Arbitration and alternative dispute resolution (“ADR”) are today commonly used to resolve disputes. Litigation in the traditional courtroom setting can take many years to resolve and the costs of litigation are high. Parties to disputes have created alternative venues for the courts. Sponsors of mandatory arbitration as a means of dispute resolution are often afraid of jurors and hostile judges.
The law on arbitration can be found under the New Jersey Arbitration Act and its interpretations of NJ case law. Since arbitration is contractual, the courts will enforce a mandatory arbitration clause in a contract. In fact, there is a specific statute in New Jersey that makes a mandatory arbitration clause in a contract enforceable. There is virtually no way around it. This statute (NJSA 2A:24-1) states:
“A provision in a written contract to settle by arbitration a controversy, whether the controversy arises out of contract or otherwise, shall be valid and enforceable, except as may otherwise exist at law or in equity.”
The New Jersey arbitration law provides further that:
“Two or more persons may agree in writing to submit to arbitration a controversy existing between them, whether the controversy arises out of a contract or the refusal to perform all or a part of a contract or any other matter.” A careful reading of the statute discloses that many other non-contractual disputes can and will be subject to mandatory arbitration.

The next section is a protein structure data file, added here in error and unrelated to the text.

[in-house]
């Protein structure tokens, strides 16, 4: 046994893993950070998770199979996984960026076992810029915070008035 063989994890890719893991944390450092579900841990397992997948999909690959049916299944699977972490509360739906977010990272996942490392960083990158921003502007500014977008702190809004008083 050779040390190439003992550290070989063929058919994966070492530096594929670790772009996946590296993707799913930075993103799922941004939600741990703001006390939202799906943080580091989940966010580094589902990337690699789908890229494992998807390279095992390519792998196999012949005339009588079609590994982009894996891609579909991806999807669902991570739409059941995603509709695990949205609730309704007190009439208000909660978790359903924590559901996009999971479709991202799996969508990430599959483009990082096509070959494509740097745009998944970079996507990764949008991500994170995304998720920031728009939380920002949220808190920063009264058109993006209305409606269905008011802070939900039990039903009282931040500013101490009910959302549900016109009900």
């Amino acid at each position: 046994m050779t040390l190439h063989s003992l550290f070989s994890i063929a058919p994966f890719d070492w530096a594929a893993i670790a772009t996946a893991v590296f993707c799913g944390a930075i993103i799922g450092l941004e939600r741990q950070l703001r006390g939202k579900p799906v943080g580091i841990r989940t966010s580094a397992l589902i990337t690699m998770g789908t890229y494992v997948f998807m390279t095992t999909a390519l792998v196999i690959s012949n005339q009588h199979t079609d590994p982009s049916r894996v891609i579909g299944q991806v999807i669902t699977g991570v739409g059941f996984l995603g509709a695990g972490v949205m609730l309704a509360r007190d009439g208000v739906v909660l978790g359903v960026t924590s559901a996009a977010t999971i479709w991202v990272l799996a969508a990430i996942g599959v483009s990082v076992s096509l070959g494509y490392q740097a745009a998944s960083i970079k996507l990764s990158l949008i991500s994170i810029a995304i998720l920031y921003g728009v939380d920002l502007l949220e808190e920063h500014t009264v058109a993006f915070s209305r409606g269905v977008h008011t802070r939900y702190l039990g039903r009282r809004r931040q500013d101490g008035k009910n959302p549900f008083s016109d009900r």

In mandating the use of arbitration to address future disputes in a contract or other legal relationships, the parties can by agreement limit or expand the scope of the arbitration proceeding but they are bound to go to arbitration in accordance with their agreement. Our courts will not rewrite a contract between parties to limit or broaden the scope of arbitration or otherwise make it more fair, efficient or forceful.
Deciding Whether a Dispute is Subject to Arbitration in New Jersey
Perhaps your agreement is unclear whether your disagreement or issue is subject to arbitration. Maybe you read the contract or governing document in such a way that you are not bound to arbitrate your matter. If there is a dispute whether the arbitration of a particular issue is mandated under a contract, that dispute must generally be resolved by the courts of New Jersey, subject to the terms of the agreement. The courts in NJ will read and interpret the arbitration language in the contract and evaluate whether the claim falls within the scope of mandatory arbitration. However, the court will not initially rule on the merits of the dispute, only whether the case is subject to mandatory arbitration.
Is arbitration in your future? Not sure? Make it easier for yourself.
Contact Fredrick P. Niemann, Esq. of Hanlon Niemann & Wright, an experienced arbitration lawyer in New Jersey, toll-free at (855) 376-5291, or email him at email@example.com to schedule a consultation about your arbitration matter. He welcomes your calls and inquiries and you’ll find him very approachable and easy to talk to. Fred Niemann has been approved as a New Jersey Mediator by the NJ Supreme Court.